Obama's Approval Rating Falling Among American Jews

Support gap between Jews, general US population narrowing; religious Jews more likely to disapprove of Obama.

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Tova Dvorin,

Barack Obama
Barack Obama
Reuters

While American Jews have supported US President Barack Obama significantly more than the general population in survey polls, that gap is narrowing, Gallup reported Friday - and disparagement is highest among the most religious. 

Survey polls conducted over the past 6 years of Obama's presidency usually indicate a gap of at least 12-13 percentage points between American Jews' approval and the general population, but that has since dwindled to barely 8 percentage points.

54% of American Jews and 46% of the general population approved of Obama's work during the first quarter of 2015, according to the most recent survey. The results are based on interviews with 44,101 Americans, 1,022 of whom identify as "Jewish." 

Obama's approval rating dwindles further as the observance level of American Jewry rises, the poll adds. 58% of Jews who "almost never" attend synagogue approved of Obama, versus just 38% who disapprove; Obama's approval ratings fall to just 53% and 34% among Jews who "attend synagogue nearly weekly/monthly" and "attend weekly," respectively. 

A correlation was also drawn between approval and education, with a large percentage point gap between American Jews with a High School diploma or less who approved of Obama (just 39%) and those who hold a Postgraduate degree (62%).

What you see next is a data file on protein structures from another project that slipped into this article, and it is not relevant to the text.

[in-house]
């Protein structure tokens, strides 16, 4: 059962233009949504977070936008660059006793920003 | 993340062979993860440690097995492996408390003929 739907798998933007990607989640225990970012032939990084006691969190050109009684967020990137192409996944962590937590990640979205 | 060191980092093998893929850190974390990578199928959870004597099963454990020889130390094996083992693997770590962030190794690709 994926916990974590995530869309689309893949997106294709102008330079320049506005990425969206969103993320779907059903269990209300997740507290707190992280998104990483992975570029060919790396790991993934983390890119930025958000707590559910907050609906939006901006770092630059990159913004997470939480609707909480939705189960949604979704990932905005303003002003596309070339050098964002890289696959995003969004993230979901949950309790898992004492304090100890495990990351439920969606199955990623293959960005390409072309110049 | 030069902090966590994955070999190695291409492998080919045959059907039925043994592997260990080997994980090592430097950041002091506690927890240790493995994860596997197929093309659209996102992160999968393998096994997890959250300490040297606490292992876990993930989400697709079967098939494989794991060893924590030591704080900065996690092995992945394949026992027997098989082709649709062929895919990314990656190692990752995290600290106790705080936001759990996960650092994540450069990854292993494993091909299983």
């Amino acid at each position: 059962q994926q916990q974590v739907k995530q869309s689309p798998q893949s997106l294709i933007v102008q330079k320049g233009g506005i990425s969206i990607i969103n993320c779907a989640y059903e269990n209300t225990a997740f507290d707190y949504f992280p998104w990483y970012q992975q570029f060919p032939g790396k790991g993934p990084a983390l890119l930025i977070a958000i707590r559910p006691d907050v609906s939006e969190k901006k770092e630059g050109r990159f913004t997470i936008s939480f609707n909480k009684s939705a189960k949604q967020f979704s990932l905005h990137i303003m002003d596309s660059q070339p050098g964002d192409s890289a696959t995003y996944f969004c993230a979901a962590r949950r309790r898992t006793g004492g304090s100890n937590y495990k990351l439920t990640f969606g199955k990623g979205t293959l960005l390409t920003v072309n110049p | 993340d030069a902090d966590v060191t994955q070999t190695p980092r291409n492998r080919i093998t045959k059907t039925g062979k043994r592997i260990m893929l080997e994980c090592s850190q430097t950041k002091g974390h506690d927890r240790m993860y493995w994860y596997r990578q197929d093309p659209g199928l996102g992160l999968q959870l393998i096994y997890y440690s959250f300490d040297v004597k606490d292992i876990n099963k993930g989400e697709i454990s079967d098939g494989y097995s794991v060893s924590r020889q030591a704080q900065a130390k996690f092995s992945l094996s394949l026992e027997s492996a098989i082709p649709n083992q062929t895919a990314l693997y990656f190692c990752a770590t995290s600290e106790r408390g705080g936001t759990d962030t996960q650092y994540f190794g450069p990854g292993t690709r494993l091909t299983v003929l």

The poll concludes by noting that American Jews are twice as likely to identify as Democrat rather than Republican, but also suggested that the bevy of remarks the Obama administration has made against Israel recently may work against him regardless of partisan allegiances. 

Tensions have between Jerusalem and Washington have been on the rise, most recently over the Iranian nuclear talks, which Israel has stated repeatedly are a "historic mistake" that endangers everyone in the region. 

Weeks earlier, discord was sowed over comments made by Prime Minister Binyamin Netanyahu before the elections that he would do everything in his power to prevent the establishment of a Palestinian state.

Netanyahu later backtracked on those comments, saying he wants “a sustainable, peaceful two-state solution”. The White House, however, was not convinced, dismissing the comments and bluntly warning Israel that its "occupation of Palestinian land" must end.

The relations were tense even before this, however, and revolved around Netanyahu’s speech to Congress which was organized by House Republicans, bypassing the White House.

Both President Barack Obama and Secretary of State John Kerry said they would not meet with Netanyahu while he was in Washington, citing the proximity of his visit to the elections in Israel.








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